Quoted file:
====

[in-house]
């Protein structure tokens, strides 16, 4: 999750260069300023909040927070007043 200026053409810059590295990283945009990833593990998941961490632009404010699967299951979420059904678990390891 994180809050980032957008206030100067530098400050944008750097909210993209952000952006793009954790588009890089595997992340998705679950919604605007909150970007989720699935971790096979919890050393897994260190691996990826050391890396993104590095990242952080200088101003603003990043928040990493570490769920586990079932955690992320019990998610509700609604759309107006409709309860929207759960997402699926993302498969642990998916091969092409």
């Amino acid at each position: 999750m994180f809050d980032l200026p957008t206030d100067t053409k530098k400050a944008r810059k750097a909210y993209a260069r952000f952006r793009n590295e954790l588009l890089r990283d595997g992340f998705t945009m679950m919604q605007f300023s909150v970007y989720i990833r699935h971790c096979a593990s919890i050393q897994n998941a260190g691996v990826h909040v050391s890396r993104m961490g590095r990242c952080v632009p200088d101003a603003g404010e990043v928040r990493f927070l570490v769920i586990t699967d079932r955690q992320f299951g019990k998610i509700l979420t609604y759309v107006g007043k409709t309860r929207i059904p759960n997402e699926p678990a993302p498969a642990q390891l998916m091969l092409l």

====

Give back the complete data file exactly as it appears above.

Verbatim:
[in-house]
């Protein structure tokens, strides 16, 4: 999750260069300023909040927070007043 200026053409810059590295990283945009990833593990998941961490632009404010699967299951979420059904678990390891 994180809050980032957008206030100067530098400050944008750097909210993209952000952006793009954790588009890089595997992340998705679950919604605007909150970007989720699935971790096979919890050393897994260190691996990826050391890396993104590095990242952080200088101003603003990043928040990493570490769920586990079932955690992320019990998610509700609604759309107006409709309860929207759960997402699926993302498969642990998916091969092409």
């Amino acid at each position: 999750m994180f809050d980032l200026p957008t206030d100067t053409k530098k400050a944008r810059k750097a909210y993209a260069r952000f952006r793009n590295e954790l588009l890089r990283d595997g992340f998705t945009m679950m919604q605007f300023s909150v970007y989720i990833r699935h971790c096979a593990s919890i050393q897994n998941a260190g691996v990826h909040v050391s890396r993104m961490g590095r990242c952080v632009p200088d101003a603003g404010e990043v928040r990493f927070l570490v769920i586990t699967d079932r955690q992320f299951g019990k998610i509700l979420t609604y759309v107006g007043k409709t309860r929207i059904p759960n997402e699926p678990a993302p498969a642990q390891l998916m091969l092409l």